It is generally agreed that casinos should, in the public interest, be inaccessible and expensive. And perhaps the same is true of Stock Exchanges.

  • The General Theory of Employment, Interest and Money (1935),Book 4, Chapter 12, Section 6, p. 159

There is no clear evidence from experience that the investment policy which is socially advantageous coincides with that which is most profitable. It needs more intelligence to defeat the forces of time and our ignorance of the future than to beat the gun. Moreover, life is not long enough;—human nature desires quick results, there is a peculiar zest in making money quickly, and remoter gains are discounted by the average man at a very high rate. The game of professional investment is intolerably boring and over-exacting to anyone who is entirely exempt from the gambling instinct; whilst he who has it must pay to this propensity the appropriate toll. Furthermore, an investor who proposes to ignore near-term market fluctuations needs greater resources for safety and must not operate on so large a scale, if at all, with borrowed money—a further reason for the higher return from the pastime to a given stock of intelligence and resources. Finally it is the long-term investor, he who most promotes the public interest, who will in practice come in for most criticism, wherever investment funds are managed by committees or boards or banks.

  • The General Theory of Employment, Interest and Money (1935), Chapter 12

What Discount Rate to Use in Stock Valuation

To calculate the intrinsic value of a company or its stock, we discount the future dividends or free cash flows to their present value. That interest rate used to discount the future cash flows is usually referred to as discount rate. What discount rate should investors use in stock valuation models such as Dividend Discount Model or Discounted Free Cash Flow?

Warren Buffett said in the 1998 Berkshire Hathaway Shareholder Meeting,

“In order to calculate intrinsic value, you take those cash flows that you expect to be generated and you discount them back to their present value – in our case, at the long-term Treasury rate. And that discount rate doesn’t pay you as high a rate as it needs to. But you can use the resulting present value figure that you get by discounting your cash flows back at the long-term Treasury rate as a common yardstick just to have a standard of measurement across all businesses.”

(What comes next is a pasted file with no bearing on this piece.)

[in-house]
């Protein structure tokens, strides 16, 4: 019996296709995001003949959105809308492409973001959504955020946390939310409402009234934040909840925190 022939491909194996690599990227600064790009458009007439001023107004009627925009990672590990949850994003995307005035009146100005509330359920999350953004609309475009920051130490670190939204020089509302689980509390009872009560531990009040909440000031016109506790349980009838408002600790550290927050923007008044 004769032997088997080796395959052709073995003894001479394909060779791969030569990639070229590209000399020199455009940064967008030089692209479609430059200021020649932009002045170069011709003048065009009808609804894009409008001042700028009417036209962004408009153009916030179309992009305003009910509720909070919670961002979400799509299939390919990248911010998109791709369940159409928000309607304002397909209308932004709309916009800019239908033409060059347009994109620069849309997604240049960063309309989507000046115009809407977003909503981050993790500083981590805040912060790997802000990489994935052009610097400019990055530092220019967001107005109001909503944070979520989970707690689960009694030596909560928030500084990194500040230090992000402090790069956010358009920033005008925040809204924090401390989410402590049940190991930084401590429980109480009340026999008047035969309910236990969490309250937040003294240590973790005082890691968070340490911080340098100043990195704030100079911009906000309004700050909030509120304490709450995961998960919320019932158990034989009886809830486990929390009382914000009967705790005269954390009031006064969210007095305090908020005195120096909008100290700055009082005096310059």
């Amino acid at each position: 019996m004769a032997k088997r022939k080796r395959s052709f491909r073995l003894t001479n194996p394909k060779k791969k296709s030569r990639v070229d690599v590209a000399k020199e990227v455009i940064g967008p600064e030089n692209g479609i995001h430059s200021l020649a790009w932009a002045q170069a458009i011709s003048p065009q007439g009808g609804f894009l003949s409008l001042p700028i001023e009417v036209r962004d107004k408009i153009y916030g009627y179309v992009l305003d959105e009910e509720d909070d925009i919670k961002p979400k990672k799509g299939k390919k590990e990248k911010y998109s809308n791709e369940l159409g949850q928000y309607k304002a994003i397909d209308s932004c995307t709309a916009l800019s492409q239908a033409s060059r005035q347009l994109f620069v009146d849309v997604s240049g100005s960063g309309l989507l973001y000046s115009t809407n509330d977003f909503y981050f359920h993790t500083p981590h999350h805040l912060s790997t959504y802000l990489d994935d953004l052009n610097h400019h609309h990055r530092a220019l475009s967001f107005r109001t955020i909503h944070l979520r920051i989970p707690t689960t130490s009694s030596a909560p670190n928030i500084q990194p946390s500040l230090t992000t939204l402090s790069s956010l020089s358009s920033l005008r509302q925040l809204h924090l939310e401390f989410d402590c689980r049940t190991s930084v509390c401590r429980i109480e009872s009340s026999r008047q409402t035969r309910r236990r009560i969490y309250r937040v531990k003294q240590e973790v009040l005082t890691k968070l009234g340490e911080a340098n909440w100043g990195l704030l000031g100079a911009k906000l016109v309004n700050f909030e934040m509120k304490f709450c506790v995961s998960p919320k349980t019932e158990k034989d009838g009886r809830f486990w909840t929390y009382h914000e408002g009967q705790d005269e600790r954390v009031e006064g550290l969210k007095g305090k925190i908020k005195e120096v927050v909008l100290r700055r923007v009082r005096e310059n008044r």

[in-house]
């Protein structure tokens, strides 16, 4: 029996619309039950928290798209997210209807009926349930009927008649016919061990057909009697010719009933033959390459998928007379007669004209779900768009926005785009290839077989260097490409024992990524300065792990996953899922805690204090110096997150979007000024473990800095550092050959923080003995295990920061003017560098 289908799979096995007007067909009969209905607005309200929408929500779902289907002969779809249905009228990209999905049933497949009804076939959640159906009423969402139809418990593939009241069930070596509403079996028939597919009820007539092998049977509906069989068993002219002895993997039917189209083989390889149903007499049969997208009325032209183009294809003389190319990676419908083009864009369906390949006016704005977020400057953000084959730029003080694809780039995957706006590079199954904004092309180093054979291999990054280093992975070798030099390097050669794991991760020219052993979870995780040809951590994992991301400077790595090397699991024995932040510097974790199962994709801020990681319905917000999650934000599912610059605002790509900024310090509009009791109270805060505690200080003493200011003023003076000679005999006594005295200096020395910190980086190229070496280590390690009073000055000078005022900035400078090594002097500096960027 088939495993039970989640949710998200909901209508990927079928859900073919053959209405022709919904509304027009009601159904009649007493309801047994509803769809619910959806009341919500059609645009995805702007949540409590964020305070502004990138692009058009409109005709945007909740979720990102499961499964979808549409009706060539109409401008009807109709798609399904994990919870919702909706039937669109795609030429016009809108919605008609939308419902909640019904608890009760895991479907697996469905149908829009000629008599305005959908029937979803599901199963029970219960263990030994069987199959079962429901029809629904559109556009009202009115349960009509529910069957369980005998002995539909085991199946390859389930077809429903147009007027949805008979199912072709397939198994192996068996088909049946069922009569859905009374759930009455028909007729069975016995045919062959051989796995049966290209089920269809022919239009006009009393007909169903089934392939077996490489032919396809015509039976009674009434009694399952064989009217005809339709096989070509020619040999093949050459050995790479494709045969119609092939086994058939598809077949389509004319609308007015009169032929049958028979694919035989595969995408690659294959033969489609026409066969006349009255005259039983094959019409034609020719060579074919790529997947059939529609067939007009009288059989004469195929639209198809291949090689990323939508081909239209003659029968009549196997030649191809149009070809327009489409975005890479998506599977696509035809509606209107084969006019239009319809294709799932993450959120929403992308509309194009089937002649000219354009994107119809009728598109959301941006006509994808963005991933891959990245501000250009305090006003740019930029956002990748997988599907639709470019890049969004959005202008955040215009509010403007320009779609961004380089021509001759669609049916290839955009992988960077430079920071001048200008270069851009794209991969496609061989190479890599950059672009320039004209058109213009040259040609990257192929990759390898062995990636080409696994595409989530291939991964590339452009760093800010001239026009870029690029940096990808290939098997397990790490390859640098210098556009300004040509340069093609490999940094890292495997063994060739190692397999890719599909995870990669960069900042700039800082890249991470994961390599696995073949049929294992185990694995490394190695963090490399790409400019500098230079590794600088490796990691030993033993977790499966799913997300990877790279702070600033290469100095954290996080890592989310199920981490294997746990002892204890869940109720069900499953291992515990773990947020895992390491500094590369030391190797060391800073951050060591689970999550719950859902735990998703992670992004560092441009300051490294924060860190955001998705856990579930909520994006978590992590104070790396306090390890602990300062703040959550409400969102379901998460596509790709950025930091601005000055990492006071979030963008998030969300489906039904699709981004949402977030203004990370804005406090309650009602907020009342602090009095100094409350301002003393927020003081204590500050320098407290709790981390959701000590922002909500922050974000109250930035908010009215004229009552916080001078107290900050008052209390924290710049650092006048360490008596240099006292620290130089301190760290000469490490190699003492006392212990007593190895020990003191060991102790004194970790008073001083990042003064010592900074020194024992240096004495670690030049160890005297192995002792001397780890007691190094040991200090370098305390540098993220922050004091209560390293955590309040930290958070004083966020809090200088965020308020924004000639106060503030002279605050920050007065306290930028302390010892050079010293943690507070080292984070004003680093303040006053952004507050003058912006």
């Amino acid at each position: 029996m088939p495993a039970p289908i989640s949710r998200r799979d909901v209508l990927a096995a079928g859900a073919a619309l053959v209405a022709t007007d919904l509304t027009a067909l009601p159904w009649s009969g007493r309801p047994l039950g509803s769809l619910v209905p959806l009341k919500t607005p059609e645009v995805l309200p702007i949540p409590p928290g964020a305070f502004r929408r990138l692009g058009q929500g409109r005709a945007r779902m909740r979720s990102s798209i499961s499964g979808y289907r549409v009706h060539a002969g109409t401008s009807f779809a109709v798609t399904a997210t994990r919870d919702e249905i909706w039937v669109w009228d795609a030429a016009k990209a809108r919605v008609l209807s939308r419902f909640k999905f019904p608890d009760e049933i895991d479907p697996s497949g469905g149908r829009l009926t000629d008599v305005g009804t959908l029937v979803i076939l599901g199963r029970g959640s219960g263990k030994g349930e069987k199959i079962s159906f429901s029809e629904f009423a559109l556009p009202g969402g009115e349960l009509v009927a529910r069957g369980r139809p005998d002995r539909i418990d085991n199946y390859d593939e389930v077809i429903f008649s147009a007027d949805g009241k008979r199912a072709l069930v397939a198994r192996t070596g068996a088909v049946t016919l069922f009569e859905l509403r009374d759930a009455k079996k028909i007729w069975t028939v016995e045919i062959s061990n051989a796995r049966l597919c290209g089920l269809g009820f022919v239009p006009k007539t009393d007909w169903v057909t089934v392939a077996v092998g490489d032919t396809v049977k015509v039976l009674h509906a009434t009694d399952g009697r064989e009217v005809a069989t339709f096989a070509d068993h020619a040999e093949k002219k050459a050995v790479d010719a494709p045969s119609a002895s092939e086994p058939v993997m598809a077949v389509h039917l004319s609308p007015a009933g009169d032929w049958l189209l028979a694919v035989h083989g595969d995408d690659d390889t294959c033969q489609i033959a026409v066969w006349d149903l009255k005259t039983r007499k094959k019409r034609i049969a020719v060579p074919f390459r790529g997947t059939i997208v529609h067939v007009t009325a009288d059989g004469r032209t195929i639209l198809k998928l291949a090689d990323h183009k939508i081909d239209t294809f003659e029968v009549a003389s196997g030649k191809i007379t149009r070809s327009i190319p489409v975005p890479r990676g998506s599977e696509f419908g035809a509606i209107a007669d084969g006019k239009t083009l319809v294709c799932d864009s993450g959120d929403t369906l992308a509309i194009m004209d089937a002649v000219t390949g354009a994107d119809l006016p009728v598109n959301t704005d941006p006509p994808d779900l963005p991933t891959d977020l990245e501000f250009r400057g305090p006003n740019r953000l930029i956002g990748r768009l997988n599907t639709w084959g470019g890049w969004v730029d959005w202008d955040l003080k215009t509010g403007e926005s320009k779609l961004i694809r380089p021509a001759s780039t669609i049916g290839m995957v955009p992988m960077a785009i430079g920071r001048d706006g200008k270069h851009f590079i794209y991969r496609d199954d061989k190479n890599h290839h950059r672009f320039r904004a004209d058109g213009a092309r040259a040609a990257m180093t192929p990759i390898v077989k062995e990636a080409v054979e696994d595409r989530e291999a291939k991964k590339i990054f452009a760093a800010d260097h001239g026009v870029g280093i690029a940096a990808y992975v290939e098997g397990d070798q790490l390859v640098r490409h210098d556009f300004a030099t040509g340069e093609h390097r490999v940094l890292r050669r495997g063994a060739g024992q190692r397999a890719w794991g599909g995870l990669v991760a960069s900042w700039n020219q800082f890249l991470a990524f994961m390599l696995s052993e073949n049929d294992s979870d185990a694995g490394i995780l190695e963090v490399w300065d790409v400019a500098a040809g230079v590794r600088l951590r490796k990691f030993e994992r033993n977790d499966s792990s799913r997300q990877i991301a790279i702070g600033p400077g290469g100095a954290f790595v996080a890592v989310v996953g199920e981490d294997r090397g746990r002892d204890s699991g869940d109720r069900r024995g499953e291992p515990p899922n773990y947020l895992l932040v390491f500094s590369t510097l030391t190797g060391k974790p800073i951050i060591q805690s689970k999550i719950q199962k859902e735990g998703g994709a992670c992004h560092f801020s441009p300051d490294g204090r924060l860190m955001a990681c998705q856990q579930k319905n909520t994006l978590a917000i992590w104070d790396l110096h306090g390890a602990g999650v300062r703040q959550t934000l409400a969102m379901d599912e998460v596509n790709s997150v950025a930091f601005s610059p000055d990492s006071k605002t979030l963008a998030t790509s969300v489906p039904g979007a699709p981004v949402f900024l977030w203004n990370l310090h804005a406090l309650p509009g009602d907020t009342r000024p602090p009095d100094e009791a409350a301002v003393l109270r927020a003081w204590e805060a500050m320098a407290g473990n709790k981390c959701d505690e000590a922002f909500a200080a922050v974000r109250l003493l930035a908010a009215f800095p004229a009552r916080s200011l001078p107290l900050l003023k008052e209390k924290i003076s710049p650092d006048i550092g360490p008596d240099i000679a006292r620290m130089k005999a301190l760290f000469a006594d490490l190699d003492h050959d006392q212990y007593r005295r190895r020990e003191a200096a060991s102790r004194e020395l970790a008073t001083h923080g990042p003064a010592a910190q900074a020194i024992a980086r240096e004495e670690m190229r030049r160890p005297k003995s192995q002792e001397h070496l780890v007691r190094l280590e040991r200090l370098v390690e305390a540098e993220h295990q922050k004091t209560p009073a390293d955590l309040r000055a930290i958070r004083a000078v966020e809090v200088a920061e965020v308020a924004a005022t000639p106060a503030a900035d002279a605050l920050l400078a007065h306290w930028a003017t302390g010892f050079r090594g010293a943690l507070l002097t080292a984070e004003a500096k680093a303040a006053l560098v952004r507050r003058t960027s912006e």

Buffett also used to say that he prefers to use “the long term normalized interest rate for Treasuries” as the discount rate. So the average of U.S. 10 year treasury rates seems appropriate to serve as the discount rate.

It is important to remember that equity investors should use the same discount rate across all companies, whether it is a great business or an ordinary one. Don’t use a higher discount rate to value a company with higher risk, be more conservative with its free cash flows instead.

Difference between Book Value and Liquidation Value

What is the difference between a company’s book value and liquidation value? Ben Graham, father of value investing, has written about their difference in his book The Interpretation of Financial Statements.

“If the company were actually liquidated the value of the assets would most probably be much less than their book value as shown on the balance sheet. An appreciable loss is likely to be realized on the sale of the inventory, and a very substantial shrinkage is almost certain to be suffered in the value of the fixed assets. In practically every case the adverse conditions which would lead to a decision to liquidate the business would also make it impossible to obtain anywhere near cost or reproduction price for the plant and machinery.

The book value really measures, therefore, not what the stockholders could get out of their business (its liquidating value), but rather what they have put into the business, including undistributed earnings. ”

Book Value per Share

How to calculate book value per share of common stock?

Book value per share of common stock is calculated as total assets (excluding intangible assets) minus total liabilities and stock issues ahead of the common such as preferred stocks, then divided by the number of shares.

Book value per share = (Total assets – intangible assets – total liabilities – preferred stocks) / Number of shares